That particular statement, to which this reader alludes, was written by me. It appears near the beginning (2nd paragraph, 5th sentence) of Reflections #497 ("Critical Question on 1 Peter 3:21 -- Pondering the True Meaning of the 'Pledge' of a Good Conscience as it Relates to Baptism"). I have had a number of people over the years inform me that no matter how much a person is godly, devoted, loving, faith-filled, Spirit-led, or penitent, that person will still go straight to hell if they die prior to baptism. A man here in my own congregation (who is now deceased), who filled in for me one Sunday shortly after I moved here from Hawaii, stated that if a penitent believer died suddenly while standing in the baptistery, and just seconds prior to being immersed, he would be damned. I was also informed that this doctrine is true by a preacher named Darrell Broking, and I dealt with that harsh dogmatism in Reflections #472 ("Cornelius and Balaam's Ass: Was this Godly Centurion as Damned as a Donkey prior to his Baptism?"). I would also encourage the reader to review my debate on this subject: The Maxey-Hughes Debate. Sadly, when people elevate baptism from symbol to sacrament, such harsh judgmentalisms are never far behind. -- Al Maxey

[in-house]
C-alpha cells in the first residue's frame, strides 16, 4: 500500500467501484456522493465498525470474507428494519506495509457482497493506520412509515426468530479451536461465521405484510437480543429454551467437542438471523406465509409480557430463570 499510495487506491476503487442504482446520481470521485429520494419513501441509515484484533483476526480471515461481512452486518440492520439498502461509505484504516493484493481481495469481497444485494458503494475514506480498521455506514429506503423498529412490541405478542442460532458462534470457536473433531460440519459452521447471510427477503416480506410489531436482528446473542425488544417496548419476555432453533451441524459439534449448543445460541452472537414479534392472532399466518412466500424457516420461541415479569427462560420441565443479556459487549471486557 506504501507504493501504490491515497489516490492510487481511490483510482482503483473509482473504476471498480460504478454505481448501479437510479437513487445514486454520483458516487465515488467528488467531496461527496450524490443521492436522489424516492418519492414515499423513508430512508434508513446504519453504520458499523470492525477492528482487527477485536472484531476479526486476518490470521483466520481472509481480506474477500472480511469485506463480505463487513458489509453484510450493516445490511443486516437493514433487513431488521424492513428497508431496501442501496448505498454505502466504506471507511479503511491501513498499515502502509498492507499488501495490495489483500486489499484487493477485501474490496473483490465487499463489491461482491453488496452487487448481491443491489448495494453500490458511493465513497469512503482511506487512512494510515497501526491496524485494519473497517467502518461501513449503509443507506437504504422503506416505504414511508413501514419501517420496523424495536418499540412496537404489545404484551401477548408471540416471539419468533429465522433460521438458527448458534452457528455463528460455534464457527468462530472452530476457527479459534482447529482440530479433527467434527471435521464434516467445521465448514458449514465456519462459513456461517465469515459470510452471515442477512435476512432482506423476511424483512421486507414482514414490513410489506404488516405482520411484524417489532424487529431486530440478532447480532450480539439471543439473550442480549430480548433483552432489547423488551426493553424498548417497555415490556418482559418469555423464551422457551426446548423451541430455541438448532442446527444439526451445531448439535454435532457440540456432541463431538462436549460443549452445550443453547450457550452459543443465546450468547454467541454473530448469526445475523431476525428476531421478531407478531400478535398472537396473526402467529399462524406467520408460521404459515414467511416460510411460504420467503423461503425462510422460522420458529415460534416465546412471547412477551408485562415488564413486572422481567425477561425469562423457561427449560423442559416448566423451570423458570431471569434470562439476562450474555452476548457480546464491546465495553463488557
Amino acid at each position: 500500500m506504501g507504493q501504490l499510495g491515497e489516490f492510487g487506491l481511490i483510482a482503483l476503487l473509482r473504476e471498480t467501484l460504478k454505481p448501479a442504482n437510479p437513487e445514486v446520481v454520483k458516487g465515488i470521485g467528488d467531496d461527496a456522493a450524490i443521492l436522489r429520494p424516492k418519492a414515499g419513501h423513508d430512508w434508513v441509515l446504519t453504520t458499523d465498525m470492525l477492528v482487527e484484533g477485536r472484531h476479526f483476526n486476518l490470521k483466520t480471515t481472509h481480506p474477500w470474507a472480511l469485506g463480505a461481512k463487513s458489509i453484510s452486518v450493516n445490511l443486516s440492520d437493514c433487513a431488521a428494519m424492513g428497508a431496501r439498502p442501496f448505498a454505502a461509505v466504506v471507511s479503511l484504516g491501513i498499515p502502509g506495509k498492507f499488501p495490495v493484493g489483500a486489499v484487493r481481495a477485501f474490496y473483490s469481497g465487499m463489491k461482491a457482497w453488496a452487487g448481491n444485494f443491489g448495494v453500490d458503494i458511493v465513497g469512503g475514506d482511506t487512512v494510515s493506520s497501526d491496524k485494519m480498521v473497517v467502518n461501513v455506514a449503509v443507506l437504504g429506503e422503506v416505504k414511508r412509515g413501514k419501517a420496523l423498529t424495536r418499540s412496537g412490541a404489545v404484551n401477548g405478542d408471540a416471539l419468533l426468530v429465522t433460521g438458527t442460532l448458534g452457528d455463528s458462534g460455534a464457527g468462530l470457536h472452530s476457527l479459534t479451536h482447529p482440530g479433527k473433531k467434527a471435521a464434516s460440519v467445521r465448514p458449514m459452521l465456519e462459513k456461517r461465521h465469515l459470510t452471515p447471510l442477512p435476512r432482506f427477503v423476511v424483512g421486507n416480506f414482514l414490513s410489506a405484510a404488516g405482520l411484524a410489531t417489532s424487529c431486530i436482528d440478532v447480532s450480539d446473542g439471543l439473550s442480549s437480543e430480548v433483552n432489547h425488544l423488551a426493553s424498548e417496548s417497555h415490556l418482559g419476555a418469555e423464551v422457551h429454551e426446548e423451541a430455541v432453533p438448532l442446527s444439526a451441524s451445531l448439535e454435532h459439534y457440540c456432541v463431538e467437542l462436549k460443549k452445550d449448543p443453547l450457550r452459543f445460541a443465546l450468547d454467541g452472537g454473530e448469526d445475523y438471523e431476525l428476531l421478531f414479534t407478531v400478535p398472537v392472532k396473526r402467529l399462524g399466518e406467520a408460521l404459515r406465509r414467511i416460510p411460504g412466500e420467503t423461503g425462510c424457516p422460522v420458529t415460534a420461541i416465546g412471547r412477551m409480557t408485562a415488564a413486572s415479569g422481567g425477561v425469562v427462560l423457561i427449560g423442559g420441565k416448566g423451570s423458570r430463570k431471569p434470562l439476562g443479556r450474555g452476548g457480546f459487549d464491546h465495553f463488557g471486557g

From a Reader in Illinois:
I am writing requesting your prayers for me for tomorrow. We have our small group study at our house tomorrow night, and I will be facilitating the study on baptism. I have changed my thoughts on baptism through much prayer and study (including much of your fine work) and thus may be saying some things different from what some may think. As a former elder here I am concerned about presenting my thoughts on this issue to some of the people in this group. I am poring through many of your Reflections studies on this subject as I try to put together my "defense" for tomorrow night. I would appreciate any words of wisdom you may have for me, and, of course, your prayers on my behalf. God bless you for the great work you do in God's name. You are a blessing to me. Love you, brother!
From a Reader in [Unknown]:
I just read your article about women passing the Communion trays, after having just read another article (Click Here) about a Catholic church in California eliminating "altar girls" and going back to all male altar boys. To be honest, I don't know really what an "altar boy" does or is, but I suspect it might be something similar to the guys passing the Communion trays. Then again, maybe it involves more than I know. I just think the contrast is so striking. Personally, I think all this hubbub is no hubbub at all. It is all about tradition, and that is ALL it is.